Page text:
Enabling the TCP_NODELAY option turns Nagle's algorithm off. In the case of interactive applications or chatty protocols with a lot of handshakes such as SSL, Citrix and Telnet, Nagle's algorithm can cause a drop in performance, whereas enabling TCP_NODELAY can improve the performance.
In any request-response application protocols where request data can be larger than a packet, this can artificially impose a few hundred milliseconds latency between the requester and the responder, even if the requester has properly buffered the request data. Nagle's algorithm should be disabled by enabling TCP_NODELAY by the requester in this case. If the response data can be larger than a packet, the responder should also disable Nagle's algorithm by enabling TCP_NODELAY so the requester can promptly receive the whole response.
4. More Resources on Nagle Delays, Delayed ACK, Tinygrams, and Silly Window Syndrome
5. Should I Enable TCP_NODELAY?
It really depends on what is your specific workload and dominant traffic patterns on a service. Typically Local Area Networks (LANs) have less issues with traffic congestion as compared to the Wide Area Networks (WANs).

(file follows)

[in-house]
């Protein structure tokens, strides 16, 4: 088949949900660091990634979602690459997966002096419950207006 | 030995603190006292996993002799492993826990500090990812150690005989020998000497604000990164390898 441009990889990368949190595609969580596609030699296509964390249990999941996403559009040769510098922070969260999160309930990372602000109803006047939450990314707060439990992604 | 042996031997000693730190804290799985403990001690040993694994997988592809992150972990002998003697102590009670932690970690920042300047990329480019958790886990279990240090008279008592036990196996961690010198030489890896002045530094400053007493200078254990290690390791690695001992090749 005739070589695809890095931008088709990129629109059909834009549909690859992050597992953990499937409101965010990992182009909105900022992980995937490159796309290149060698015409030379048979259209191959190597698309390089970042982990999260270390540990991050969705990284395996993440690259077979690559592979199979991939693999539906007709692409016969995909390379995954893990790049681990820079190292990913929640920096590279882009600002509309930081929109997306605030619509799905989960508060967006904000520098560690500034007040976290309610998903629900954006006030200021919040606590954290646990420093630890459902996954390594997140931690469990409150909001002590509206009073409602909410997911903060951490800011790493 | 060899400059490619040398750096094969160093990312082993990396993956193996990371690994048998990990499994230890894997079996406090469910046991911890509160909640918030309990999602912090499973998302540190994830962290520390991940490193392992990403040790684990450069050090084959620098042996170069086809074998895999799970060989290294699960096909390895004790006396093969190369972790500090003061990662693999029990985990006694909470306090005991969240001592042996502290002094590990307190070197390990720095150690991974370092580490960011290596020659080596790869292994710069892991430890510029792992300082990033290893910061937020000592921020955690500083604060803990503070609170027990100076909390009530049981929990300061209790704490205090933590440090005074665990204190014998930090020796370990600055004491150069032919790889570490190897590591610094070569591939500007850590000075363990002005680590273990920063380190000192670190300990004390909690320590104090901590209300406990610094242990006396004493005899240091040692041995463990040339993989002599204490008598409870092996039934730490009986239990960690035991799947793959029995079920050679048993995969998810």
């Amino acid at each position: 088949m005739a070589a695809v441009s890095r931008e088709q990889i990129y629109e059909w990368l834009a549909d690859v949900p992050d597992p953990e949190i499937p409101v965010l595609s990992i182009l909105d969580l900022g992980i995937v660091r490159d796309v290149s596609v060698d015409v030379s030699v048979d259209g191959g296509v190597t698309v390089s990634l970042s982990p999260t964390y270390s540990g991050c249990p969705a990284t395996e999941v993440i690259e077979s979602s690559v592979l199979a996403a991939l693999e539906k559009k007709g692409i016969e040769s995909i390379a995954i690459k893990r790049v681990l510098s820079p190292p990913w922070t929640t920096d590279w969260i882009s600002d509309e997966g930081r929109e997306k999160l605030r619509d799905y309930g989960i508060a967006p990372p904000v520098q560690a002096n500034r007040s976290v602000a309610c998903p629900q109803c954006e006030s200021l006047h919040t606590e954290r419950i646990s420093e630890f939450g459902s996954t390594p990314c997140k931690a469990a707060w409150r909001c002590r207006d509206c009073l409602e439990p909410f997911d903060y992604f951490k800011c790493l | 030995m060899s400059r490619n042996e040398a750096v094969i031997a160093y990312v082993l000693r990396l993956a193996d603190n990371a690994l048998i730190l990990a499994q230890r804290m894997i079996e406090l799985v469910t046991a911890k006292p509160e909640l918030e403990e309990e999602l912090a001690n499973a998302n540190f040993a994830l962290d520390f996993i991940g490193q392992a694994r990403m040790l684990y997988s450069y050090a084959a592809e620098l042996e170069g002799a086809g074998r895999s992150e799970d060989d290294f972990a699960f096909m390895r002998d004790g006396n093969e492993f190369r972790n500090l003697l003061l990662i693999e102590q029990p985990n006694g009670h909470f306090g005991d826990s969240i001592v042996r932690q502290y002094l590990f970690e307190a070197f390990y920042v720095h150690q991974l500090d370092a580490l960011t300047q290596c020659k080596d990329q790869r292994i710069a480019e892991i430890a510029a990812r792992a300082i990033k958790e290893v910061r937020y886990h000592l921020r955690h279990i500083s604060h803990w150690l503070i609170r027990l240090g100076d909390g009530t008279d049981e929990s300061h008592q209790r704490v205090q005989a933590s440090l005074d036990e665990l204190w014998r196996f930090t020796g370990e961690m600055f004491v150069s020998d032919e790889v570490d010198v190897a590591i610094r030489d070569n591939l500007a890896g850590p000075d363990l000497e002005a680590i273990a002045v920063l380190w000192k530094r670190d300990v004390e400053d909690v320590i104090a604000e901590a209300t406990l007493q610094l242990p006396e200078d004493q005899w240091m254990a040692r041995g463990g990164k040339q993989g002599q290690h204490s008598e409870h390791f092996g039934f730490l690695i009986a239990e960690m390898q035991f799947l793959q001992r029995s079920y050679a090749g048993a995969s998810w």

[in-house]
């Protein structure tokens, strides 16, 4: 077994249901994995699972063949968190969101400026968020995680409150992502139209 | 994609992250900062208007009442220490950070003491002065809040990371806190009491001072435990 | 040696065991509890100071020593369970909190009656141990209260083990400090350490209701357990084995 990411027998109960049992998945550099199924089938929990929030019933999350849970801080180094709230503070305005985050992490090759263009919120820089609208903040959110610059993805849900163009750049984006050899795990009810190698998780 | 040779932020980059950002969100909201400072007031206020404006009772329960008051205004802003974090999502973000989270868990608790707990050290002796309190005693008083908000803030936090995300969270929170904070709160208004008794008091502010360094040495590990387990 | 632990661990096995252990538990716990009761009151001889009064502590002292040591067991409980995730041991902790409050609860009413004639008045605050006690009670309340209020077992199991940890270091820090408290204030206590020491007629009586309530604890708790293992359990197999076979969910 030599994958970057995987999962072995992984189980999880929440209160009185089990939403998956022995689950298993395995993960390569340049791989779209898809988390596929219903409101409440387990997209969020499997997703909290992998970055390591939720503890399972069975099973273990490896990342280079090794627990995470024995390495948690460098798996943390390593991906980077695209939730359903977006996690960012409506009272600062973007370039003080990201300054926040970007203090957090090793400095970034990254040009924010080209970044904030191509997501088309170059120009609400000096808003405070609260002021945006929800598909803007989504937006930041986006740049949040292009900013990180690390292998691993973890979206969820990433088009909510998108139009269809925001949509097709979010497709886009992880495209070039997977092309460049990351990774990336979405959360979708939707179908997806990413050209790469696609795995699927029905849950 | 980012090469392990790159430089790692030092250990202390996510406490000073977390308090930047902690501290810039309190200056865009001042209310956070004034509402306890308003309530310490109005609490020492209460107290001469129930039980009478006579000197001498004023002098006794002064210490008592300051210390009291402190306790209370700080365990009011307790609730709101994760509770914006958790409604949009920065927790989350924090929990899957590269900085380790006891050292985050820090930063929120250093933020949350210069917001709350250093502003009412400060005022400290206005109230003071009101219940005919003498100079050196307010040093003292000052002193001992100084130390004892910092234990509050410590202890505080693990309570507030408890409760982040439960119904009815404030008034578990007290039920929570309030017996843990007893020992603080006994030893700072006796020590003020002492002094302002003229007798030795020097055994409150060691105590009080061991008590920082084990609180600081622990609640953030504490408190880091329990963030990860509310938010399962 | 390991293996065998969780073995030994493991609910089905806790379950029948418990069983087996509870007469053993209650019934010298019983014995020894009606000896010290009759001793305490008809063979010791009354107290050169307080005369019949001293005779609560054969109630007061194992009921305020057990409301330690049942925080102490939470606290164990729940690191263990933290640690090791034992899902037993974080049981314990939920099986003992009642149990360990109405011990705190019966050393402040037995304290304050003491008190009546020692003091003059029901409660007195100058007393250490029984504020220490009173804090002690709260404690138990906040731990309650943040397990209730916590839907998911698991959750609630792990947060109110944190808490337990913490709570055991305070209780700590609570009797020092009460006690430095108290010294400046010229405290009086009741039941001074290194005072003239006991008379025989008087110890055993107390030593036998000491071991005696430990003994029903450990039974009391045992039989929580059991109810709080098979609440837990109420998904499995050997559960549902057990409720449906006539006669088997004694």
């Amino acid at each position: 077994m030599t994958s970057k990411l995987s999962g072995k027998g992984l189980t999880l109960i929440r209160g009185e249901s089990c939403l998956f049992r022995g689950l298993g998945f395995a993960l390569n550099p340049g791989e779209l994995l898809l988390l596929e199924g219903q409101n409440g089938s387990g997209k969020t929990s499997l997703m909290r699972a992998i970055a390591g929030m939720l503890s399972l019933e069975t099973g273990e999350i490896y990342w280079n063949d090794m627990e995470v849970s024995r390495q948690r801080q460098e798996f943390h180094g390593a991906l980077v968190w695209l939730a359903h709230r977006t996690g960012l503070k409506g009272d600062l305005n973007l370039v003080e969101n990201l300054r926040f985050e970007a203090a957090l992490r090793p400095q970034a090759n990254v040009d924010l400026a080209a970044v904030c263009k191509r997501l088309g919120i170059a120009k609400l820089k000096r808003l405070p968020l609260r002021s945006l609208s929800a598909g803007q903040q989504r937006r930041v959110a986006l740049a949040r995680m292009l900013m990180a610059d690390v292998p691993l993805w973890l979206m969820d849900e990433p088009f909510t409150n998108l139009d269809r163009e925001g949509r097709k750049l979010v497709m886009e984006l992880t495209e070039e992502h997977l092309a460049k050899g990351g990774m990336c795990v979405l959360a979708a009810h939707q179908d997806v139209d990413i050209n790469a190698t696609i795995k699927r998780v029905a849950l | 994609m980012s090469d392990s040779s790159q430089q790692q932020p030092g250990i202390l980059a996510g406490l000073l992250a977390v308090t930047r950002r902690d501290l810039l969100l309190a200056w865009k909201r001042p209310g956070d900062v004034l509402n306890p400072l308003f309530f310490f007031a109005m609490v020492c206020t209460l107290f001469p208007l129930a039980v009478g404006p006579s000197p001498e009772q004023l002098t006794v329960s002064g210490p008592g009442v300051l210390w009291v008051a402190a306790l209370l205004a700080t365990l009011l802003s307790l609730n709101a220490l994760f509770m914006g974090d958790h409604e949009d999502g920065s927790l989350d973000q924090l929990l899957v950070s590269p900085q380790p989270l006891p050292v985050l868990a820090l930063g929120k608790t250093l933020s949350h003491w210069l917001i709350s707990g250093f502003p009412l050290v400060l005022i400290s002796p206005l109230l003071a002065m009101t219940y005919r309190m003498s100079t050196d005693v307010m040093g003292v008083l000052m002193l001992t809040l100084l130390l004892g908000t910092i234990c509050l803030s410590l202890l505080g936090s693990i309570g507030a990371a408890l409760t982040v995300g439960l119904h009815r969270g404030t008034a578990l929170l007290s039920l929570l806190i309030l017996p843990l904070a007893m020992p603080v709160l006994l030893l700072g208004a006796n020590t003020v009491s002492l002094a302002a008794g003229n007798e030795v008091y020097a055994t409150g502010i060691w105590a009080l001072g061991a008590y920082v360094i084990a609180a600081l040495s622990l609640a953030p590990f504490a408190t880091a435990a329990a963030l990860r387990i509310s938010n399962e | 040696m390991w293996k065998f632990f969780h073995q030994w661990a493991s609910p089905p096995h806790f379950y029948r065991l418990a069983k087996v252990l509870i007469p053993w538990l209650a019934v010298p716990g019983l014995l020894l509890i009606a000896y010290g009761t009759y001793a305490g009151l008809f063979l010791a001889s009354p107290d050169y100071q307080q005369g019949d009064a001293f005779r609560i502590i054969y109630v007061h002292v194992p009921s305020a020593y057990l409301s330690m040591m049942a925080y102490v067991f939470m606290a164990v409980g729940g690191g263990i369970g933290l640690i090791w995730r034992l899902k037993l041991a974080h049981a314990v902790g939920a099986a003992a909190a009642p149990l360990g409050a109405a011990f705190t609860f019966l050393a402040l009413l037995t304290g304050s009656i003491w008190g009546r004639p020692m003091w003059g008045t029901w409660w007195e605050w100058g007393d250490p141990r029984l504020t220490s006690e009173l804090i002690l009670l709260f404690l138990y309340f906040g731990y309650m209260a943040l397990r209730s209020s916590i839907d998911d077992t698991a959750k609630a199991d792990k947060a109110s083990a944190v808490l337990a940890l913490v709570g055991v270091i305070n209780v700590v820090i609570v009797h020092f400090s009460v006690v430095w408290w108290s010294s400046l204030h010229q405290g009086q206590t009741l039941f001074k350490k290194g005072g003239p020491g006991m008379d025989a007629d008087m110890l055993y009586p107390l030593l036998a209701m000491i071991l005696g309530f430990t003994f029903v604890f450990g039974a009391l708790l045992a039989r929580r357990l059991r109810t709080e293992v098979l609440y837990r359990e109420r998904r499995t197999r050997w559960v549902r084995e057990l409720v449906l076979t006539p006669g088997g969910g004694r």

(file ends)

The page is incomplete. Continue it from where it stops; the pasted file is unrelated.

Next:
If you are dealing with non-interactive type traffic or bulk transfers such as SOAP, XMLRPC, HTTP/web traffic then enabling TCP_NODELAY to disable Nagle's algorithm is unnecessary.
Some contexts where Nagle's algorithm won't help and TCP_NODELAY should be enabled are:
- Highly interactive applications that communicate with a central server (Citrix, networked video games, etc)
- Telnet-connected devices Applications using chatty protocols (Telnet, SSL)
6. How Do I Figure Out if I Should Enable TCP_NODELAY?
There is no simple rule of thumb as this is very dependent on your traffic patterns and application mix, but here's a good test you can do if you have ExtraHop. Leave the ExtraHop Discover appliance running to get some baseline data, then look at the TCP stat under your key switches. Are you seeing a high number of "tinygrams" (packets that contain a relatively small payload compared to the overhead associated with the headers required to transfer the data.)
If you see lots of tinygrams or a high number of Nagle Delays as a percentage of overall traffic, then disable TCP_NODELAY that will allow Nagle's algorithm to reduce the tinygrams. Again leave the EDA running for some time and then look at the tinygram number, if this number is still very high then enable TCP_NODELAY, indicating Nagle's algorithm is not reducing the tinygrams.